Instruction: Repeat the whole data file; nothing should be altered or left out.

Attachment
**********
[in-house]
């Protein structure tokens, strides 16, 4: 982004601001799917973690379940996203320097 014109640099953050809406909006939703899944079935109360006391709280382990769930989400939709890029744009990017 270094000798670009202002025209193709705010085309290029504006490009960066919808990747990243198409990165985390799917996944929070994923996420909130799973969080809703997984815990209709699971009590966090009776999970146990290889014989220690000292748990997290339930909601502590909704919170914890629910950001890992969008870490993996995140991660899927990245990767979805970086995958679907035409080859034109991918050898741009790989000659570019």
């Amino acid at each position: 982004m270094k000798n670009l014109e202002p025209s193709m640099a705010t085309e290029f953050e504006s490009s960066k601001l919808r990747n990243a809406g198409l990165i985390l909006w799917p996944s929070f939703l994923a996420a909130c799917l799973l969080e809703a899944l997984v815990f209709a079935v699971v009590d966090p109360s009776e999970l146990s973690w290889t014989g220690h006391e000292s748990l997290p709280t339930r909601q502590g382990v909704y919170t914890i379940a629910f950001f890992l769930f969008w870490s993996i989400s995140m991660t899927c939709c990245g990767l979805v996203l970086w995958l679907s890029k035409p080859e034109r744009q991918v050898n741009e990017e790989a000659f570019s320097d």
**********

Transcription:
[in-house]
């Protein structure tokens, strides 16, 4: 982004601001799917973690379940996203320097 014109640099953050809406909006939703899944079935109360006391709280382990769930989400939709890029744009990017 270094000798670009202002025209193709705010085309290029504006490009960066919808990747990243198409990165985390799917996944929070994923996420909130799973969080809703997984815990209709699971009590966090009776999970146990290889014989220690000292748990997290339930909601502590909704919170914890629910950001890992969008870490993996995140991660899927990245990767979805970086995958679907035409080859034109991918050898741009790989000659570019």
């Amino acid at each position: 982004m270094k000798n670009l014109e202002p025209s193709m640099a705010t085309e290029f953050e504006s490009s960066k601001l919808r990747n990243a809406g198409l990165i985390l909006w799917p996944s929070f939703l994923a996420a909130c799917l799973l969080e809703a899944l997984v815990f209709a079935v699971v009590d966090p109360s009776e999970l146990s973690w290889t014989g220690h006391e000292s748990l997290p709280t339930r909601q502590g382990v909704y919170t914890i379940a629910f950001f890992l769930f969008w870490s993996i989400s995140m991660t899927c939709c990245g990767l979805v996203l970086w995958l679907s890029k035409p080859e034109r744009q991918v050898n741009e990017e790989a000659f570019s320097d």